This blog is part of a serie:
- Part 0.1: Install Docker Desktop on Windows 10 Home - including WSL
- Part 0.2: Install k8s using kind on Windows - including arkade
- Part 1.1: Run docker containers (this blog)
- Part 1.2: Develop .NET docker images
- Part 1.3: Run containers in k8s
- Part 2.0: Deploy containers to Civo
In this blog (Part 1.1) I'll do basic execution of Docker images as preparation for the next blog (Part 1.2).
Part 1 is about developing C# docker containers and hosting them in k8s.
It is partly inspired by eBook Using .NET Core, Docker, and Kubernetes Succinctly and partly from documents from Microsoft.
So I'll be reusing chapter numbers from the eBook, when they fit into the context.
Chapters from eBook Using .NET Core, Docker, and Kubernetes
Chapter 1 ASP.NET and Docker Together
Chapter 1.1 Execute .NET Core application with Docker
Install and start Docker.
Then open a shell.
# Verify docker CLI is installed docker --version # Docker version 19.03.13, build 4484c46d9d # View docker images cached on your machine docker image ls # or docker images # REPOSITORY TAG IMAGE ID CREATED SIZE
Now we'll run a console app.
# pull specific images into your cache docker pull microsoft/dotnet-samples # this is a console app docker images # REPOSITORY TAG IMAGE ID CREATED SIZE # microsoft/dotnet-samples latest 70e25069fca7 20 months ago 181MB # start an image docker run --name consoleapp 70e25069fca7 # Hello from .NET Core! # Which containers are running? docker ps # CONTAINER ID IMAGE COMMAND CREATED STATUS PORTS NAMES # none - the above one fineshed and exited # show all containers docker ps -a # CONTAINER ID IMAGE COMMAND CREATED STATUS PORTS NAMES # a51691a1650f 70e25069fca7 "dotnet dotnetapp.dll" 3 minutes ago Exited (0) 3 minutes ago consoleapp # run again - to avoid creating more images docker start consoleapp # runs in background by default, so you won't see print here - instead do docker start consoleapp -i # interactive mode # remove the image docker rm consoleapp # by name # or docker rm a51691a1650f # by id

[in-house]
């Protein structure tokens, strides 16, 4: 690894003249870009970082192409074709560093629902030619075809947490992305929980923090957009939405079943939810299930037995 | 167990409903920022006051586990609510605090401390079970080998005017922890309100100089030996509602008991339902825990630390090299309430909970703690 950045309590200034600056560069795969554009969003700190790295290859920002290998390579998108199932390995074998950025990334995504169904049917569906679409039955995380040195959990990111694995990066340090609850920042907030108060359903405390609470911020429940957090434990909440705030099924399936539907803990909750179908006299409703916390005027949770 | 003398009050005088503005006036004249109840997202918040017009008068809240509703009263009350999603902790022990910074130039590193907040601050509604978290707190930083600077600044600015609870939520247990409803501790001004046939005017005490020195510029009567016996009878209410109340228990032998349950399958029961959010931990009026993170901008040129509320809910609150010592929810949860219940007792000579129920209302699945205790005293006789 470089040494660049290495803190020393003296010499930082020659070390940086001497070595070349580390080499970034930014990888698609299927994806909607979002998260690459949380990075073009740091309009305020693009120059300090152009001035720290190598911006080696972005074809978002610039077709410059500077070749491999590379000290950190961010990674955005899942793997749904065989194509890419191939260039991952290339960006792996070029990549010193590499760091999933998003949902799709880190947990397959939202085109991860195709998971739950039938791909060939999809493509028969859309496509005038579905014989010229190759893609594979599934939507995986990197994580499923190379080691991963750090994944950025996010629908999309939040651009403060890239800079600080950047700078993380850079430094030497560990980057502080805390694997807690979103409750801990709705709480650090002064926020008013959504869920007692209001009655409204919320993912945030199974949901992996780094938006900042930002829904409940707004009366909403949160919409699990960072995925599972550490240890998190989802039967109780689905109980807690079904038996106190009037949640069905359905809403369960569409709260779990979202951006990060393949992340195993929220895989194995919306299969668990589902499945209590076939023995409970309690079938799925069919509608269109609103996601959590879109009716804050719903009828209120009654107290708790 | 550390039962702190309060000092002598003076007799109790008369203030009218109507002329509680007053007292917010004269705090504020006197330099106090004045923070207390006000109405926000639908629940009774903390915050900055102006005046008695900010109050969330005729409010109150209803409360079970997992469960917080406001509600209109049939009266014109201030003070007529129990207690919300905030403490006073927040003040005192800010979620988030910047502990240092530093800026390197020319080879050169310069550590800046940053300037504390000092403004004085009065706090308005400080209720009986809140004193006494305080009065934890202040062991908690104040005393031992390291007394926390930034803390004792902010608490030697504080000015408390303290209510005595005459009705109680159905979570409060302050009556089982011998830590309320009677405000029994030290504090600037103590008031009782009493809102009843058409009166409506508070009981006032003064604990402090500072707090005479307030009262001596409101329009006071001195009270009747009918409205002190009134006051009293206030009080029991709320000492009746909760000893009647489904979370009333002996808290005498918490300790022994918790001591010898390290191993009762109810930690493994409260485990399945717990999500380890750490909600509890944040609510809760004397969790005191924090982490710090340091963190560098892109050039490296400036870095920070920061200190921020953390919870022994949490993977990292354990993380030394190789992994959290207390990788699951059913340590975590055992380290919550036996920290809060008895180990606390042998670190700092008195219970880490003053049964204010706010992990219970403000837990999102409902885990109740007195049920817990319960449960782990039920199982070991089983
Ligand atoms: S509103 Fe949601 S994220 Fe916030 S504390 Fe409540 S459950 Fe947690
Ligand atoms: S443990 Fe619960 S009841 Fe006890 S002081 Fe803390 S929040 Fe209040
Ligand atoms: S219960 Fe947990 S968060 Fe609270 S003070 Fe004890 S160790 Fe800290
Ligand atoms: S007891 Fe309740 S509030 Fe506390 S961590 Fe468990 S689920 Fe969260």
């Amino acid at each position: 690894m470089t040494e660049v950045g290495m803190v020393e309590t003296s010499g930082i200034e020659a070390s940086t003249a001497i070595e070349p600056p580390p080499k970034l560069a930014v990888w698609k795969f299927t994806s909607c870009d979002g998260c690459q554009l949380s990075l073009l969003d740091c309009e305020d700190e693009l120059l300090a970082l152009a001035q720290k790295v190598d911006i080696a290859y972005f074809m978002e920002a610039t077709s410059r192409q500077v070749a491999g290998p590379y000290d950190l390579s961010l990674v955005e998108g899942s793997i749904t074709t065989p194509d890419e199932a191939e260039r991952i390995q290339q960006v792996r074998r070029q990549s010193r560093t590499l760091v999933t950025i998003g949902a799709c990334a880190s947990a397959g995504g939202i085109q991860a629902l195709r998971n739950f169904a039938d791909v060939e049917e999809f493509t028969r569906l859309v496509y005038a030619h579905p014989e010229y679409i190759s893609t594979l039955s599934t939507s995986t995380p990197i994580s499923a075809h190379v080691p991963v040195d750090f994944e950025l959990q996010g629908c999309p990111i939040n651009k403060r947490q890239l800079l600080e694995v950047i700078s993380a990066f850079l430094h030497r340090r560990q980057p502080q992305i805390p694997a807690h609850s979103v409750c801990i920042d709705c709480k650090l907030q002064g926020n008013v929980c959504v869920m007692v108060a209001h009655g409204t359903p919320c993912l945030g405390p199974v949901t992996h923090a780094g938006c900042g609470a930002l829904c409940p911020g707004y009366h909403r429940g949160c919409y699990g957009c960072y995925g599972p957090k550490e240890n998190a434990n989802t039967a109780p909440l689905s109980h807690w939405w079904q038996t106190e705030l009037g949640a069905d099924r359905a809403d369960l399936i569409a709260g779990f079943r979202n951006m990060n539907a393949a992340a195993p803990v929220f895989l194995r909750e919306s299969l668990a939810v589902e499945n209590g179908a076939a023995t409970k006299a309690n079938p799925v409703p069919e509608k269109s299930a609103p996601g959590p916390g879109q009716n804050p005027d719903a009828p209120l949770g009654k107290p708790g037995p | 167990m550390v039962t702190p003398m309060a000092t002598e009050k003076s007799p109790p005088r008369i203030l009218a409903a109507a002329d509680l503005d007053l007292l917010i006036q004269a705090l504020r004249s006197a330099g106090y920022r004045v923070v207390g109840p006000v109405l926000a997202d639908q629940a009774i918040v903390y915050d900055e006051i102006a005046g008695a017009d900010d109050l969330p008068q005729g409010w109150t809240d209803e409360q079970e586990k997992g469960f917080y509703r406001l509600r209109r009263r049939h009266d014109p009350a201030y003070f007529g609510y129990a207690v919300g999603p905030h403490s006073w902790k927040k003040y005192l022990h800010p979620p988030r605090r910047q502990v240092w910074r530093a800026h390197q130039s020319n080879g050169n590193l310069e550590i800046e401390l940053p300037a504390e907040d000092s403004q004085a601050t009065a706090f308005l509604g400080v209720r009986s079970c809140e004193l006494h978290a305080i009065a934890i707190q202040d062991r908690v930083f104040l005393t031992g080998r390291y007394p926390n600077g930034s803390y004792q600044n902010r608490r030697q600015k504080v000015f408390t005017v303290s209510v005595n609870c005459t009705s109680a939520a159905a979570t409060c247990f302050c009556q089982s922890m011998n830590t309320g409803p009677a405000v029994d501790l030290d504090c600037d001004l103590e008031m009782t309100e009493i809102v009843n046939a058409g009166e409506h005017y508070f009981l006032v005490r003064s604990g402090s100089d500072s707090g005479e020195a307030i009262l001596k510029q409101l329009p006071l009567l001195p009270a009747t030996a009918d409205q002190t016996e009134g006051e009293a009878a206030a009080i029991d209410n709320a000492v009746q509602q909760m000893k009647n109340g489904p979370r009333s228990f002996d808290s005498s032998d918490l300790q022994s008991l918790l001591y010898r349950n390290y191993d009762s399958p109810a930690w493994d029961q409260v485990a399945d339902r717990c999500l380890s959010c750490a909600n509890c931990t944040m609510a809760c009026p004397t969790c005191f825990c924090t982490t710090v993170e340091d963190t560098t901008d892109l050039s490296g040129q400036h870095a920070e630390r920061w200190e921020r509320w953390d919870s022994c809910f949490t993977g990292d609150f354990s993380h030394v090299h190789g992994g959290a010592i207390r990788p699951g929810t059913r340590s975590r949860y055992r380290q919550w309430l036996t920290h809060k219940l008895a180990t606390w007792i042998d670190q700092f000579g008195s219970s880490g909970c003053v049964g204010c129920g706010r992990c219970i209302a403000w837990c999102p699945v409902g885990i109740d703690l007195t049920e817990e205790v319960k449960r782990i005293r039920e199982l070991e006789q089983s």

Next we'll run a web app.
# Terminal 1: # pull a web app docker pull microsoft/dotnet-samples:aspnetapp # this is a web app docker images # REPOSITORY TAG IMAGE ID CREATED SIZE # microsoft/dotnet-samples aspnetapp 575d85b4a69b 20 months ago 263MB # microsoft/dotnet-samples latest 70e25069fca7 20 months ago 181MB # start a new image docker run --name mvcapp 575d85b4a69b # you can add -d to run in damon/background mode, which gives you the prompt back, but you then won't see its outputs # Hosting environment: Production # Content root path: /app # Now listening on: http://[::]:80 # Application started. Press Ctrl+C to shut down.
# Terminal 2: docker ps # CONTAINER ID IMAGE COMMAND CREATED STATUS PORTS NAMES # 82225a6f9672 575d85b4a69b "dotnet aspnetapp.dll" 36 seconds ago Up 34 seconds mvcapp
But you can't access it on http://[::]:80 ... You have to redirect an outer port into its port 80.
# Terminal 1: # stop the image docker stop mvcapp # notice - stopping by name # remove image docker rm mvcapp # start the image with access from port 8080 docker run -p 8080:80 --name mvcapp 575d85b4a69b # notice - starting by name, so we don't add yet an image #or docker create -p 8080:80 --name mvcapp 575d85b4a69b docker start mvcapp # runs in background by default - use -i to see its outputs
# Terminal 2: # open browser start http://localhost:8080 docker ps # CONTAINER ID IMAGE COMMAND CREATED STATUS PORTS NAMES # bab98369a976 575d85b4a69b "dotnet aspnetapp.dll" 45 seconds ago Up 43 seconds 0.0.0.0:8080->80/tcp mvcapp
# Terminal 1: # stop the image docker stop mvcapp # notice - stopping by name # remove image docker rm mvcapp
Chapter 2 Create Your Application with Docker